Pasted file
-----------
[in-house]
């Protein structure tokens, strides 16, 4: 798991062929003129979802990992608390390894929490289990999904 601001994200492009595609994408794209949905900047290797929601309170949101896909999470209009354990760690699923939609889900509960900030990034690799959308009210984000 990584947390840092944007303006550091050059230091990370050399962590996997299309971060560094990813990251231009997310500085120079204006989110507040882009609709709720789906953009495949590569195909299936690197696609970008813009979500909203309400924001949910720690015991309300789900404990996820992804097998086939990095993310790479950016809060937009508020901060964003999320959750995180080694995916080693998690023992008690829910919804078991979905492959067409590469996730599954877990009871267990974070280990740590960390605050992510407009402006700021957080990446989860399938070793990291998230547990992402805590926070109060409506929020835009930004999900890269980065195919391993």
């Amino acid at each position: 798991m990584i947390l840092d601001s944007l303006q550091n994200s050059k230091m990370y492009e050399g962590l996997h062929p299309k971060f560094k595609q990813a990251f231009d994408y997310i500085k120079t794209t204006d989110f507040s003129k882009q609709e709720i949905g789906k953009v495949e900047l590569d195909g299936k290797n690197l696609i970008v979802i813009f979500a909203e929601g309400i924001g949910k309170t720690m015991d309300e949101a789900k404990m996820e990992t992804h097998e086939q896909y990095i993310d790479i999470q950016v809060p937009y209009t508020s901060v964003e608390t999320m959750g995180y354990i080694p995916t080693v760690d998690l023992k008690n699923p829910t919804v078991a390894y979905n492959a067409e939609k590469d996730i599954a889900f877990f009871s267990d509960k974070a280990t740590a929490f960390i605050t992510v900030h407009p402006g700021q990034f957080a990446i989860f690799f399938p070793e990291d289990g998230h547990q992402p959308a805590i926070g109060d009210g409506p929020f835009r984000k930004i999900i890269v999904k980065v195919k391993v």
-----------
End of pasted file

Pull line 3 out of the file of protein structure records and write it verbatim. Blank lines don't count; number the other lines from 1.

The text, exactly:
């Amino acid at each position: 798991m990584i947390l840092d601001s944007l303006q550091n994200s050059k230091m990370y492009e050399g962590l996997h062929p299309k971060f560094k595609q990813a990251f231009d994408y997310i500085k120079t794209t204006d989110f507040s003129k882009q609709e709720i949905g789906k953009v495949e900047l590569d195909g299936k290797n690197l696609i970008v979802i813009f979500a909203e929601g309400i924001g949910k309170t720690m015991d309300e949101a789900k404990m996820e990992t992804h097998e086939q896909y990095i993310d790479i999470q950016v809060p937009y209009t508020s901060v964003e608390t999320m959750g995180y354990i080694p995916t080693v760690d998690l023992k008690n699923p829910t919804v078991a390894y979905n492959a067409e939609k590469d996730i599954a889900f877990f009871s267990d509960k974070a280990t740590a929490f960390i605050t992510v900030h407009p402006g700021q990034f957080a990446i989860f690799f399938p070793e990291d289990g998230h547990q992402p959308a805590i926070g109060d009210g409506p929020f835009r984000k930004i999900i890269v999904k980065v195919k391993v």